I think it’s true that Rick Berg is winning, and will win, North Dakota’s Senate seat this election. I think even Heidi Heitkamp and the Democrats know that, which is why the campaign ads and public statements have become increasingly shrill of late (I even think it’s a symptom for why Heidi’s brother felt he needed to personally insult me earlier this week). They’re angry because they don’t feel like they’re winning this race.
But I think it’s also true that Berg is underperforming. He’s up against a Democrat who hasn’t won an election in North Dakota in the 1990’s, was an outspoken proponent of a health care reform law which North Dakotans hate, has serious ethical problems and has been spending a lot of time trying to run away from her national party.
Berg should be running away with this race, but he’s not. Like a baseball team with a big lead letting their opponent creep back into the game a few singles and doubles at a time late in the game, Berg is allowing Heitkamp to linger and this interview with Chris Berg may be a big reason why that’s happening:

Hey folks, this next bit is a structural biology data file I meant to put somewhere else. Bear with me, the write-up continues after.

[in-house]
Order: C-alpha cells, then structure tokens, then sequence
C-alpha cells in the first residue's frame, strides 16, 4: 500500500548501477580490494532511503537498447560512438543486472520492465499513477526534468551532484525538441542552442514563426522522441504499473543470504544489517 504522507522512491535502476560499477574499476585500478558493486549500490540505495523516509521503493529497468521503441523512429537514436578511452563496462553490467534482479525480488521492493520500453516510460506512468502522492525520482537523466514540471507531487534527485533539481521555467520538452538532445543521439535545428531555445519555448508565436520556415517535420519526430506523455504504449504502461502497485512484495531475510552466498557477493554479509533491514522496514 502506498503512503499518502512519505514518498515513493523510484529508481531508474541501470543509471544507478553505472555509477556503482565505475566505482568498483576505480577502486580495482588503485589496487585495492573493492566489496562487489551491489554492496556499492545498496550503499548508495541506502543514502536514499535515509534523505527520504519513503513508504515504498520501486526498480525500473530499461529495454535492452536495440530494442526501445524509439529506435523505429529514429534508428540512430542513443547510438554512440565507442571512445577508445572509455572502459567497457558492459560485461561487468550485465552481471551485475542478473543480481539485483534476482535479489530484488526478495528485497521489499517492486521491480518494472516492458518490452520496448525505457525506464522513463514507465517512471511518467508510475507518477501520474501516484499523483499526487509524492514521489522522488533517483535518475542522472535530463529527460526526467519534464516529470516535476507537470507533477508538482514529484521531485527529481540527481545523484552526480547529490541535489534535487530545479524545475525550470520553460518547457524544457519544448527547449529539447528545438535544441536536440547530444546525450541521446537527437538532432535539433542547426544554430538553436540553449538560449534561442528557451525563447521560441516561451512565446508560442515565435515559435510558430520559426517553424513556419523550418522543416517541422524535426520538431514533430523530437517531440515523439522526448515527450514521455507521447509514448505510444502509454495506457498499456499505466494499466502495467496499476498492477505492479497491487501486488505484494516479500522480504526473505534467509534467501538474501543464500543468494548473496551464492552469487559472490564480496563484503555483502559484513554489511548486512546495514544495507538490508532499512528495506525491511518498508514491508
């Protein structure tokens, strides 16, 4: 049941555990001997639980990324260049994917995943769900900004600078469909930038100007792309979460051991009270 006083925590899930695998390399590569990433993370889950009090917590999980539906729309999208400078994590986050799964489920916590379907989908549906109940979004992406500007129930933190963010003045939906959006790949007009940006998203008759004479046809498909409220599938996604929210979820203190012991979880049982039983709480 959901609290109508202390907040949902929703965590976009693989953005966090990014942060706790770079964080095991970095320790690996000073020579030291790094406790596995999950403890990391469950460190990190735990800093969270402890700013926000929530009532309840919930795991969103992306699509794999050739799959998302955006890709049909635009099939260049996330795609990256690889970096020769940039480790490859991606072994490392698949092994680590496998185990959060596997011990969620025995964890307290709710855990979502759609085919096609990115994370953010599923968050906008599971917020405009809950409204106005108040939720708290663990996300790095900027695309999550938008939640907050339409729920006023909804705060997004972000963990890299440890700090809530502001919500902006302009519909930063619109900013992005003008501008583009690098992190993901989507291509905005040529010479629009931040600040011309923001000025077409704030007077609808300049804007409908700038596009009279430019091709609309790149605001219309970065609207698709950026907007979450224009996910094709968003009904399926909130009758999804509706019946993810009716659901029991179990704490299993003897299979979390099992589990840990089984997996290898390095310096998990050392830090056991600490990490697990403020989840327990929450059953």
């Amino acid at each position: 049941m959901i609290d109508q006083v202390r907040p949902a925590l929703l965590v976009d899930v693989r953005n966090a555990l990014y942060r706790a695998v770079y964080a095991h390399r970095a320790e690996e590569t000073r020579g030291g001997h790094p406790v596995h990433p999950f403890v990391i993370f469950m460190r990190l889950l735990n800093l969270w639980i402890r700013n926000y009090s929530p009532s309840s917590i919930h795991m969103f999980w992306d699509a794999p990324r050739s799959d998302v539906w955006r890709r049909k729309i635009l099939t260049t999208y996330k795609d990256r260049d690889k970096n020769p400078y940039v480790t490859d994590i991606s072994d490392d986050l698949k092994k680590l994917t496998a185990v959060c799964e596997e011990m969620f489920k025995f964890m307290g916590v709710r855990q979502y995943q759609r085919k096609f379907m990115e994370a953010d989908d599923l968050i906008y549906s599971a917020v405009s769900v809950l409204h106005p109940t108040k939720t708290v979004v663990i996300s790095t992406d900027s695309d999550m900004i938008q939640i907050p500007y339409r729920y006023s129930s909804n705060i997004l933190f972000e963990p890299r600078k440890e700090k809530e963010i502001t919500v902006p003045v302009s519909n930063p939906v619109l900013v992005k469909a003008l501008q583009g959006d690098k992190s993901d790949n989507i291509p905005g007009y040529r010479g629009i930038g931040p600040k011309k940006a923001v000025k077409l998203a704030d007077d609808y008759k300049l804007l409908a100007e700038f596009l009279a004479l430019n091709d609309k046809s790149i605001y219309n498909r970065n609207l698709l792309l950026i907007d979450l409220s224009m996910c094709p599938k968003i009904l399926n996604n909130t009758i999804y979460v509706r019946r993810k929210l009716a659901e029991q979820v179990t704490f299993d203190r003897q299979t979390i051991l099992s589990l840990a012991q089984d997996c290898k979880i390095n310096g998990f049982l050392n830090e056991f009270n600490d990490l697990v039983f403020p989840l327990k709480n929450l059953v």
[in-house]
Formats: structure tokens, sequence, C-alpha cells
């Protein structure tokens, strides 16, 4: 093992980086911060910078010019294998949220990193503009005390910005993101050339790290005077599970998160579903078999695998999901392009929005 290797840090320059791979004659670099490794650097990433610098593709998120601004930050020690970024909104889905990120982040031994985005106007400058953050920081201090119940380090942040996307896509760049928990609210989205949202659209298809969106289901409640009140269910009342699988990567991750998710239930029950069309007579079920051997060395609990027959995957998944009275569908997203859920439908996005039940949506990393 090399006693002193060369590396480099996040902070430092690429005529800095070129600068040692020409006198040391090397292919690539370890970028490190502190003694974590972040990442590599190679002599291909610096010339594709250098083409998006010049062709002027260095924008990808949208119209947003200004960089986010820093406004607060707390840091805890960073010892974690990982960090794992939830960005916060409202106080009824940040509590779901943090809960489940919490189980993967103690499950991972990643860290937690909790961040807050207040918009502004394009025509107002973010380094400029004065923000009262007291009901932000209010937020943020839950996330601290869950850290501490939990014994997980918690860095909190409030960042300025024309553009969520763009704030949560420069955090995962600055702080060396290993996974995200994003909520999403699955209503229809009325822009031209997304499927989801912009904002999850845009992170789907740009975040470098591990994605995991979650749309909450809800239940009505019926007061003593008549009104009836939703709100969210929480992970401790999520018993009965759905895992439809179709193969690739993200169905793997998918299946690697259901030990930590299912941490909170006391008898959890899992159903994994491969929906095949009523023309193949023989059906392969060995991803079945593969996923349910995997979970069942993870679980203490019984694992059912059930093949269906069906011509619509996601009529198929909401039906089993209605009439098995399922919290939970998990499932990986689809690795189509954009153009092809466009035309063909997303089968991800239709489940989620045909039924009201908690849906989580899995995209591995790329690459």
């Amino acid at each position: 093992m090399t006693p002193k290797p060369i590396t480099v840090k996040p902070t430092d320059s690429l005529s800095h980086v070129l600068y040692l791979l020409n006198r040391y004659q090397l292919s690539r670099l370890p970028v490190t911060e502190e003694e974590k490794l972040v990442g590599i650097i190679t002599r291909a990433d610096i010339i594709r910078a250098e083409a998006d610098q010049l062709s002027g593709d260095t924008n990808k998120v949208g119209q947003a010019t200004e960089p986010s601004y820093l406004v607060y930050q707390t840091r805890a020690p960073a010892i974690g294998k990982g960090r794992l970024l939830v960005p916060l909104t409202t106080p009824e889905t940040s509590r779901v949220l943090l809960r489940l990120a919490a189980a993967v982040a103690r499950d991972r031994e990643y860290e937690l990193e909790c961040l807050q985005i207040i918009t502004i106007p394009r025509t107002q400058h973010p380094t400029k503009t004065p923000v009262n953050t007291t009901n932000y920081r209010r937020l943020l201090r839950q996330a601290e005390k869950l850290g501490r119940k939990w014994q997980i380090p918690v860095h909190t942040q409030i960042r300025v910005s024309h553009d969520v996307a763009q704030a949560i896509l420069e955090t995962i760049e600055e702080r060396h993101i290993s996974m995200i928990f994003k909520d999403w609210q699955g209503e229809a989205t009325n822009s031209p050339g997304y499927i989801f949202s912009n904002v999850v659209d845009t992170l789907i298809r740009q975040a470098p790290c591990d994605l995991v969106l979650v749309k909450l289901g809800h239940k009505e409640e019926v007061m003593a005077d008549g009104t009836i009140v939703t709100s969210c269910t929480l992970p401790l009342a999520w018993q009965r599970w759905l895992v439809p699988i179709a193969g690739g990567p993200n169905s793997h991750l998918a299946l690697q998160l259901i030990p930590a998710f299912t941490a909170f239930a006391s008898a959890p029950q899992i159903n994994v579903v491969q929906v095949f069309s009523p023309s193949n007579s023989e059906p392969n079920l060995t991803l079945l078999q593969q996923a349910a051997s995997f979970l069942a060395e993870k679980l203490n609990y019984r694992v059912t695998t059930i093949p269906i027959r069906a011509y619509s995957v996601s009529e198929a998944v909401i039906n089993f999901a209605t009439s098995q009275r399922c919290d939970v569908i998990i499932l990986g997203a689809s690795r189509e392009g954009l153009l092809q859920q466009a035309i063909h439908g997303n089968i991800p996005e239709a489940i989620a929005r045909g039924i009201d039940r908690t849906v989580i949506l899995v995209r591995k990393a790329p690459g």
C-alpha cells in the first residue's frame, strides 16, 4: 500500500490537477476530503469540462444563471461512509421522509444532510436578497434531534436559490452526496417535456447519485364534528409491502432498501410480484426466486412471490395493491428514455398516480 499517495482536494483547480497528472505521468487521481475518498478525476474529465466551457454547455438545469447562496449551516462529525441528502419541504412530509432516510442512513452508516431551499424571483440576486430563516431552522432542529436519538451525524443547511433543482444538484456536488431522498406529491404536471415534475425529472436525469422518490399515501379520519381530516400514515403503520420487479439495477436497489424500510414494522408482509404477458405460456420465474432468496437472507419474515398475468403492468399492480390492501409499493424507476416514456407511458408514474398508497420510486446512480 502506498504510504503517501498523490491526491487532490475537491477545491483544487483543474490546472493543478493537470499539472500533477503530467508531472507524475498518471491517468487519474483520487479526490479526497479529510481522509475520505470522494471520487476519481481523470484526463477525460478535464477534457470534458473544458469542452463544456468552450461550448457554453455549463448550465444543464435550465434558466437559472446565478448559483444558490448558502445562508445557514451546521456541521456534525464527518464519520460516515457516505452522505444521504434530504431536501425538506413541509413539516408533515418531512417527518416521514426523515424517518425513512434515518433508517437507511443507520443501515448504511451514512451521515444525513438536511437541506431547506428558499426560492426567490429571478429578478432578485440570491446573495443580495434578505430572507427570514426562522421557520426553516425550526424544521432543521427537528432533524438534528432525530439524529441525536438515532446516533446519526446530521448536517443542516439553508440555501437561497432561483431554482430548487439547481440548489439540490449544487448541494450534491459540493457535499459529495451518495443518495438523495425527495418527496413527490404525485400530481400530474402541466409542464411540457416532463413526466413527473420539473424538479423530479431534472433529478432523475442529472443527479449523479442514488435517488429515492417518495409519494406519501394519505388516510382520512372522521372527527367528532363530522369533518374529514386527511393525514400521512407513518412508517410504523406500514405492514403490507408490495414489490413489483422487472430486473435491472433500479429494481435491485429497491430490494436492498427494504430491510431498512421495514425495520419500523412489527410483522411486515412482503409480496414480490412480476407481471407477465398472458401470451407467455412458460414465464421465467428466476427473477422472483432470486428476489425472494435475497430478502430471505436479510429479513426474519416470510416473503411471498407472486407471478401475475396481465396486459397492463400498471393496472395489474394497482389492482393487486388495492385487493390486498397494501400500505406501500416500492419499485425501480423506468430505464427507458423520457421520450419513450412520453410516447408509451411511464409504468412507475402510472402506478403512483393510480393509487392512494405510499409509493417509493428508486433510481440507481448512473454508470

Part two of the interview is here.
Berg’s responses to the Medicare questions are muddled. His responses to questions about debates seem downright evasive. Public speaking is not Berg’s strong suit, but he needs to be able to articulate to voters why he takes the positions he does. When he doesn’t he leaves a vacuum which Democrats can fill with whatever spin they want.
There are good arguments for the position Berg has taken on Medicare and the debates, but when Berg doesn’t make those arguments (or, at least, doesn’t make them coherently) the public isn’t going to understand them. North Dakota’s electorate is not one to be taken for granted. The state has a long history of splitting the ticket between Democrats and Republicans. I think voters here will be sympathetic to conservative arguments, and the positions Berg has taken, but not if the candidate himself can’t explain them.